In The Know: Critics: $6.8B Oklahoma Budget Bill May Be Unconstitutional

In The KnowIn The Know is your daily briefing on Oklahoma policy-related news. Inclusion of a story does not necessarily mean endorsement by the Oklahoma Policy Institute. Click here to subscribe to In The Know and see past editions.

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Check out OK Policy’s resources for the Legislative session, including Advocacy Alerts, the Legislative Primer, the What’s That? Glossary, and Online Budget Guide.

Today In The News

Critics: $6.8B Oklahoma Budget Bill May Be Unconstitutional: Republican and Democratic members complained Wednesday that a $6.8 billion spending plan that cuts most state agencies’ spending by about 5 percent has not been properly vetted and is likely unconstitutional. Rank-and-file legislators were given few details ahead of votes in House and Senate committees shortly before midnight on the general appropriations bill that did not include a customary summary of the 56-page measure [Associated Press].

House proposal would cut education funding: The proposed House bill that would appropriate money to state agencies for the fiscal year that begins July 1 would cut funding to several education agencies by nearly 5 percent. Photos of the revised version of House Bill 2400 were posted by state Sen. David Holt on Twitter. Six of 11 state agencies classified under education would receive a 4.87-percent cut, while nine out of 11 would have cuts above 3 percent [Journal Record]. Oklahoma’s per pupil funding of the state aid formula for public schools has fallen 26.9 percent after inflation between FY 2008 and FY 2017 [OK Policy].

Advocacy Alert: Tell lawmakers to vote down budget that breaks their promises: The legislative session began with promises to fix Oklahoma’s structural deficit, fund a teacher pay raise, and stop the reckless use of one-time funds that make our budget problems worse in future years. Unfortunately, lawmakers are now considering a budget deal that breaks all of those promises [OK Policy]. Our full statement is available here.

With three days left, lawmakers pushing budget through Oklahoma Capitol: Gov. Mary Fallin said the budget agreement lawmakers are considering this week avoids the kind of significant cuts she warned about when threatening a veto earlier this year. In a late-night session that spanned Tuesday night and Wednesday morning, House and Senate legislators introduced $6.82 billion in spending, which on paper is a slight increase from last year [NewsOK]. Both parties agree the budget process was awful [Journal Record].

Oklahoma legislators’ word games only invite lawsuits: Oklahoma lawmakers have had four months to write a budget, aware the whole time of constitutional restrictions on raising taxes. Now political leaders seem to have settled on a strategy: ignore reality. State Question 640, passed by voters in 1992, amended the state constitution to declare that “any revenue bill” must get three-fourths support in both chambers of the Legislature or go to a vote of the people [Editorial Board / The Oklahoman]. While the specter of SQ 640 casts a giant shadow over policy discussions, its actual scope is not always well understood [OK Policy]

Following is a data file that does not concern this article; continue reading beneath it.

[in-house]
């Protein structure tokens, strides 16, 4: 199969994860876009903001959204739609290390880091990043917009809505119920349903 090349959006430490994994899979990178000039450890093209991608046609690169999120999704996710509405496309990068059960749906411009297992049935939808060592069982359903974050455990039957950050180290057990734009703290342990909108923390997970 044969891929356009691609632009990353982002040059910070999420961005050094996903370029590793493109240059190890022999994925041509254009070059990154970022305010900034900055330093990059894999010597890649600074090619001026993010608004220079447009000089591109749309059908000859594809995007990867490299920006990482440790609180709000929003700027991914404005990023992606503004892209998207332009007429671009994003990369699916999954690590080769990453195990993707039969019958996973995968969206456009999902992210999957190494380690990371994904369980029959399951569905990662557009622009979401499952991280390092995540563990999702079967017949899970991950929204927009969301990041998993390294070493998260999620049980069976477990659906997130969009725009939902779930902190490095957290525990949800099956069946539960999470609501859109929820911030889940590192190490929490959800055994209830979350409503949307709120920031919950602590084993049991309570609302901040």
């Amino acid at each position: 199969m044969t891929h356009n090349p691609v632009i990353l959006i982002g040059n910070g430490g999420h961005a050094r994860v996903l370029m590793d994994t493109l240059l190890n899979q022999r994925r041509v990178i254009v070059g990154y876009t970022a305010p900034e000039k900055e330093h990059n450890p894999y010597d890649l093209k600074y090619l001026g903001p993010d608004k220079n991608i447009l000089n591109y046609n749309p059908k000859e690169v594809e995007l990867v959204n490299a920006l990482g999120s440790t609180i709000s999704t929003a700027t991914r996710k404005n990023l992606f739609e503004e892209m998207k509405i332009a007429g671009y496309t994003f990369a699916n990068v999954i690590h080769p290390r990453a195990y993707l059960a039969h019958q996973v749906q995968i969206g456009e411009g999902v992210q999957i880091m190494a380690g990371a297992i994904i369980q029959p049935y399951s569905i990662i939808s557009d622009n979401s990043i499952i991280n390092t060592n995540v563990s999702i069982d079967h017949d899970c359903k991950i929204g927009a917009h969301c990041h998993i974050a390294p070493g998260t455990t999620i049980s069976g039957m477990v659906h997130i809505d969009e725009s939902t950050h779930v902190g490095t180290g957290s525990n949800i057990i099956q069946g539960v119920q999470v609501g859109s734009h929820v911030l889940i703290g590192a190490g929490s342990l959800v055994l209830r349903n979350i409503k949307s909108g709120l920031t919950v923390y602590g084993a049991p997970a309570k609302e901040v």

Crafting state budget sometimes requires semantic contortions: Article 5, Section 33 of the Oklahoma Constitution makes legislators say and do strange things. On Tuesday, for instance, it caused Rep. Jon Echols, R-Oklahoma City, to patiently explain why raising the gross production tax on certain oil and gas wells from 1 to 4 percent would not be a tax increase, and would therefore require only 51 votes to pass, but that raising the GPT from 2 to 5 percent on some other wells would a be tax increase and require 76 votes [Tulsa World].

Prosperity Policy: Let’s talk about jobs: One afternoon last week Continental Resources bused a couple of hundred employees to the state Capitol with signs saying “Don’t kill Oklahoma jobs” and “Oil and gas votes too.” The employees were sent to protest against ending subsidies that lower the gross production tax from 7 to 2 percent during an oil or gas well’s first 36 months of production. “I think companies would move away if we get too aggressive,” declared Continental President Harold Hamm [David Blatt / Journal Record].

Senate passes $1.50 cigarette fee as work continues on $6.8 billion budget: The Oklahoma Senate was considering a $6.8 billion budget bill late Wednesday. Earlier in the day the upper chamber had passed a key component toward funding the state budget for fiscal year 2018. By a vote of 28-18, the Senate passed Senate Bill 845, which would add a $1.50-per-pack “fee” on cigarettes in addition to the $1.03 tax already assessed [Tulsa World]. The state’s hospital systems and many physicians are looking to cigarettes for short-term solutions [Journal Record].

Right Thinking: A clear mandate for policy reform: Most were optimistic that this year, no matter their other failures, our legislators would enact the legal cornerstones of the plan to reform our criminal justice system that Gov. Mary Fallin, leaders of both the public and private sectors, and activists from both ends of the political spectrum have advocated for years. Can you think of another cause that so unites Oklahomans of different parties, ideologies, and backgrounds? [Andrew Spiropoulos / Journal Record] The Governor’s Justice Reform Task Force recommendations could be the solution Oklahoma desperately needs [OK Policy].